A former US police officer, Amber Guyger has been sentenced to 10 years in prison for the murder of Botham Jean who was shot in his living room while he was just sitting on his couch and eating ice-cream. Guyger reportedly claimed that she mistook Jean's apartment for her own when she found his door ajar and opened fire, thinking he was an intruder. An emotional scene unfurled when Jean's younger brother Brandt Jean, turned to the judge and asked for permission to hug the woman who killed his brother. He reportedly said that he doesn't wish anything bad for the former police officer and loves her as a person.
After the judge gave Jean the permission to hug Guyger, everyone in the court including the judge got emotional. The video of them hugging went viral and netizens praised him as they had never witnessed something like this before. A Twitter user commented, “My faith in humanity is restored”. Another commented, “This man epitomizes humanity”. A user said that it “takes courage to be so merciful. It seems like what we are lacking these days”.
Keep this video. Make sure your children see it & ask them to store it to show their children & to their children’s children. When the brother of a murdered man hugs the murderer, then the power of forgiveness is no longer just a lesson in a book of morals. It becomes real. https://t.co/jkjdPnl0nx— anand mahindra (@anandmahindra) October 3, 2019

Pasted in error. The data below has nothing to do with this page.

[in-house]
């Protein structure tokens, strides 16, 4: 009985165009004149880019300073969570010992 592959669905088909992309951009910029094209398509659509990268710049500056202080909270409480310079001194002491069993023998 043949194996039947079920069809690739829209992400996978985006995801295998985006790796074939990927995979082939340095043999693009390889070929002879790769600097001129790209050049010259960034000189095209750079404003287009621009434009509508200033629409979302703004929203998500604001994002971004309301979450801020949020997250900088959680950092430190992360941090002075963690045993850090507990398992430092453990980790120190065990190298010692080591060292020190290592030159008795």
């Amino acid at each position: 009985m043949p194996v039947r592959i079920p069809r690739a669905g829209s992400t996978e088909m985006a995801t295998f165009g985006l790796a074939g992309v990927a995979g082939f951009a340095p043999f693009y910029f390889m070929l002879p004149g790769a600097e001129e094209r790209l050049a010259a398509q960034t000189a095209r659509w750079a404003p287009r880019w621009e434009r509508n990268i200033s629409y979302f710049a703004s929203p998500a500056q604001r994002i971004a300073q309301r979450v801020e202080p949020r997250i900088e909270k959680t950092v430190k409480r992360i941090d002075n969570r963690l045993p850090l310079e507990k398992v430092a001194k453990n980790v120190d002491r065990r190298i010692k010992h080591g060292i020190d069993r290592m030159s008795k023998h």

This is a definition of living like Christ would like you to. Vengeance is not ours. What a great gesture by Brandt. Christ-like display. 🙏🏾🙏🏾👍🏾— Willy Orji (@WillyOrji) October 2, 2019
Many black Americans, however, saw something all too familiar and were offended as they saw the rush to forgive as a rush to forget racial violence. They reportedly argued that the gesture of forgiveness took the focus off the crime and made it all about the white woman. They also complained that the 10-year sentence served to soothe white people’s conscience and reportedly claimed that white America has practically come to expect black people to forgive when violence is done to them. They further reportedly claimed that the public acts as if black people are not entitled to express anger, even when there is ample reasons to be upset.
Rev. Michael Waters, pastor of a Church in Dallas said, “Very few communities in our nation have had to suffer as much as black people, who have also been robbed of the opportunity to emote from that experience. It’s about removing from black people the agency of their anger, suggesting that we don’t have a right to righteous indignation, that it is somehow unacceptable for Christian black people to tap into their frustration at a death-dealing system that has caused them to bury generations of their sons and daughters.”
(With inputs from AP)